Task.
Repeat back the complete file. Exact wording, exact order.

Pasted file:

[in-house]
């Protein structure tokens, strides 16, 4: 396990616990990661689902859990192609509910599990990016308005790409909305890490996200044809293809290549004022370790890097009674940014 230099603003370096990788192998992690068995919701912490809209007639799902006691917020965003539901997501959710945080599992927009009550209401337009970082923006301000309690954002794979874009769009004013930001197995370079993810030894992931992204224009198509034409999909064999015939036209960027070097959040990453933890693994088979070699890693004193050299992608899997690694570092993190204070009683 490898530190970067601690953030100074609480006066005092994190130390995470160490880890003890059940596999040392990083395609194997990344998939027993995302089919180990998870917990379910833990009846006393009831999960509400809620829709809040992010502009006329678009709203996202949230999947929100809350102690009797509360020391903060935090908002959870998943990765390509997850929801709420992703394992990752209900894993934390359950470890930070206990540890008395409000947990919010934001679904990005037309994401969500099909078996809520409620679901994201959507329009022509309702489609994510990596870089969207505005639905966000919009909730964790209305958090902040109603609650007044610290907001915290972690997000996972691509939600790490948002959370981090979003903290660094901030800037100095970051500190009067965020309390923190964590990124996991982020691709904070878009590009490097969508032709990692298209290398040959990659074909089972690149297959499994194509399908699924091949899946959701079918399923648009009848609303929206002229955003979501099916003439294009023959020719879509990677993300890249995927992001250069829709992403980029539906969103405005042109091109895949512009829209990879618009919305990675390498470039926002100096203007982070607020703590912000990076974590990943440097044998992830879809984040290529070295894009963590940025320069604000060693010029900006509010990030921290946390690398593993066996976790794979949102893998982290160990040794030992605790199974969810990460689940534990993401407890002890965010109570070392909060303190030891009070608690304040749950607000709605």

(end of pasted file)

[in-house]
């Protein structure tokens, strides 16, 4: 396990616990990661689902859990192609509910599990990016308005790409909305890490996200044809293809290549004022370790890097009674940014 230099603003370096990788192998992690068995919701912490809209007639799902006691917020965003539901997501959710945080599992927009009550209401337009970082923006301000309690954002794979874009769009004013930001197995370079993810030894992931992204224009198509034409999909064999015939036209960027070097959040990453933890693994088979070699890693004193050299992608899997690694570092993190204070009683 490898530190970067601690953030100074609480006066005092994190130390995470160490880890003890059940596999040392990083395609194997990344998939027993995302089919180990998870917990379910833990009846006393009831999960509400809620829709809040992010502009006329678009709203996202949230999947929100809350102690009797509360020391903060935090908002959870998943990765390509997850929801709420992703394992990752209900894993934390359950470890930070206990540890008395409000947990919010934001679904990005037309994401969500099909078996809520409620679901994201959507329009022509309702489609994510990596870089969207505005639905966000919009909730964790209305958090902040109603609650007044610290907001915290972690997000996972691509939600790490948002959370981090979003903290660094901030800037100095970051500190009067965020309390923190964590990124996991982020691709904070878009590009490097969508032709990692298209290398040959990659074909089972690149297959499994194509399908699924091949899946959701079918399923648009009848609303929206002229955003979501099916003439294009023959020719879509990677993300890249995927992001250069829709992403980029539906969103405005042109091109895949512009829209990879618009919305990675390498470039926002100096203007982070607020703590912000990076974590990943440097044998992830879809984040290529070295894009963590940025320069604000060693010029900006509010990030921290946390690398593993066996976790794979949102893998982290160990040794030992605790199974969810990460689940534990993401407890002890965010109570070392909060303190030891009070608690304040749950607000709605």